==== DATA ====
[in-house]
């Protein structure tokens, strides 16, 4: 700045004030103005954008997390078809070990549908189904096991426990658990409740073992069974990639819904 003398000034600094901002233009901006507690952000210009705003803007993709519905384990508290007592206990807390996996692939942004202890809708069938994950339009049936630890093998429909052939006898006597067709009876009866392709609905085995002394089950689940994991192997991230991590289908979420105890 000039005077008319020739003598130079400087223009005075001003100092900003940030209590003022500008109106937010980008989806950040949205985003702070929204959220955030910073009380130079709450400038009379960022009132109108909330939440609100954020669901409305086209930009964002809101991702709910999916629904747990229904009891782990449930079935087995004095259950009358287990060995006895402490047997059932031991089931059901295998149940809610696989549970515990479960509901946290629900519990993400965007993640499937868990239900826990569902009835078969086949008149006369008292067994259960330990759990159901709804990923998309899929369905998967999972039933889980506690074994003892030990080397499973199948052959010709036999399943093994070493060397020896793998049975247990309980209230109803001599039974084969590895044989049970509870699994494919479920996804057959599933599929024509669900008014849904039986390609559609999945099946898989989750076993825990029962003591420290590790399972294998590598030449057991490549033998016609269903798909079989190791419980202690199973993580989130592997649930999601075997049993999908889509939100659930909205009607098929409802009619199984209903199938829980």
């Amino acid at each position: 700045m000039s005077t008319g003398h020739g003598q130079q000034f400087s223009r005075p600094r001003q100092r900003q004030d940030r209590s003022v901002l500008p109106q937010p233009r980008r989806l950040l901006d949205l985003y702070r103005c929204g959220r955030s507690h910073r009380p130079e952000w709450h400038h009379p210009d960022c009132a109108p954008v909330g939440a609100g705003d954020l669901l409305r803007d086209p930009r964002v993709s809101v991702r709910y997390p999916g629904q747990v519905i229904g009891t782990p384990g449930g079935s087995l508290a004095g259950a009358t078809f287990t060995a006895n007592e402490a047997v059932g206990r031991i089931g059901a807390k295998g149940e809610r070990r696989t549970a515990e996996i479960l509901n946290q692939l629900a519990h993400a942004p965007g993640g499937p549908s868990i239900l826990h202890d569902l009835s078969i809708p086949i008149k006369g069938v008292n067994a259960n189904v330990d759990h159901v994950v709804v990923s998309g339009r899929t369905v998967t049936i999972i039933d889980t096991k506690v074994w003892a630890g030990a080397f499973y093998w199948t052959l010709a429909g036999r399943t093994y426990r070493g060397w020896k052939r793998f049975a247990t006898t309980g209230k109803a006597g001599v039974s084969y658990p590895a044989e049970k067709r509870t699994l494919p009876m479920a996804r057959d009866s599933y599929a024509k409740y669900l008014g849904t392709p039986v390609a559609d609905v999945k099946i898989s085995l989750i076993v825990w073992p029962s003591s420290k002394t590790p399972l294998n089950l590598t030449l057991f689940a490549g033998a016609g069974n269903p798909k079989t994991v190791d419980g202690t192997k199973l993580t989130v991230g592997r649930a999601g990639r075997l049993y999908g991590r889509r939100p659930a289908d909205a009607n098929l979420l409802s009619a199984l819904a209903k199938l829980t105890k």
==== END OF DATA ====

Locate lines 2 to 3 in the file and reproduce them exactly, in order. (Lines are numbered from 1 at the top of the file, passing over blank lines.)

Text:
């Protein structure tokens, strides 16, 4: 700045004030103005954008997390078809070990549908189904096991426990658990409740073992069974990639819904 003398000034600094901002233009901006507690952000210009705003803007993709519905384990508290007592206990807390996996692939942004202890809708069938994950339009049936630890093998429909052939006898006597067709009876009866392709609905085995002394089950689940994991192997991230991590289908979420105890 000039005077008319020739003598130079400087223009005075001003100092900003940030209590003022500008109106937010980008989806950040949205985003702070929204959220955030910073009380130079709450400038009379960022009132109108909330939440609100954020669901409305086209930009964002809101991702709910999916629904747990229904009891782990449930079935087995004095259950009358287990060995006895402490047997059932031991089931059901295998149940809610696989549970515990479960509901946290629900519990993400965007993640499937868990239900826990569902009835078969086949008149006369008292067994259960330990759990159901709804990923998309899929369905998967999972039933889980506690074994003892030990080397499973199948052959010709036999399943093994070493060397020896793998049975247990309980209230109803001599039974084969590895044989049970509870699994494919479920996804057959599933599929024509669900008014849904039986390609559609999945099946898989989750076993825990029962003591420290590790399972294998590598030449057991490549033998016609269903798909079989190791419980202690199973993580989130592997649930999601075997049993999908889509939100659930909205009607098929409802009619199984209903199938829980």
């Amino acid at each position: 700045m000039s005077t008319g003398h020739g003598q130079q000034f400087s223009r005075p600094r001003q100092r900003q004030d940030r209590s003022v901002l500008p109106q937010p233009r980008r989806l950040l901006d949205l985003y702070r103005c929204g959220r955030s507690h910073r009380p130079e952000w709450h400038h009379p210009d960022c009132a109108p954008v909330g939440a609100g705003d954020l669901l409305r803007d086209p930009r964002v993709s809101v991702r709910y997390p999916g629904q747990v519905i229904g009891t782990p384990g449930g079935s087995l508290a004095g259950a009358t078809f287990t060995a006895n007592e402490a047997v059932g206990r031991i089931g059901a807390k295998g149940e809610r070990r696989t549970a515990e996996i479960l509901n946290q692939l629900a519990h993400a942004p965007g993640g499937p549908s868990i239900l826990h202890d569902l009835s078969i809708p086949i008149k006369g069938v008292n067994a259960n189904v330990d759990h159901v994950v709804v990923s998309g339009r899929t369905v998967t049936i999972i039933d889980t096991k506690v074994w003892a630890g030990a080397f499973y093998w199948t052959l010709a429909g036999r399943t093994y426990r070493g060397w020896k052939r793998f049975a247990t006898t309980g209230k109803a006597g001599v039974s084969y658990p590895a044989e049970k067709r509870t699994l494919p009876m479920a996804r057959d009866s599933y599929a024509k409740y669900l008014g849904t392709p039986v390609a559609d609905v999945k099946i898989s085995l989750i076993v825990w073992p029962s003591s420290k002394t590790p399972l294998n089950l590598t030449l057991f689940a490549g033998a016609g069974n269903p798909k079989t994991v190791d419980g202690t192997k199973l993580t989130v991230g592997r649930a999601g990639r075997l049993y999908g991590r889509r939100p659930a289908d909205a009607n098929l979420l409802s009619a199984l819904a209903k199938l829980t105890k």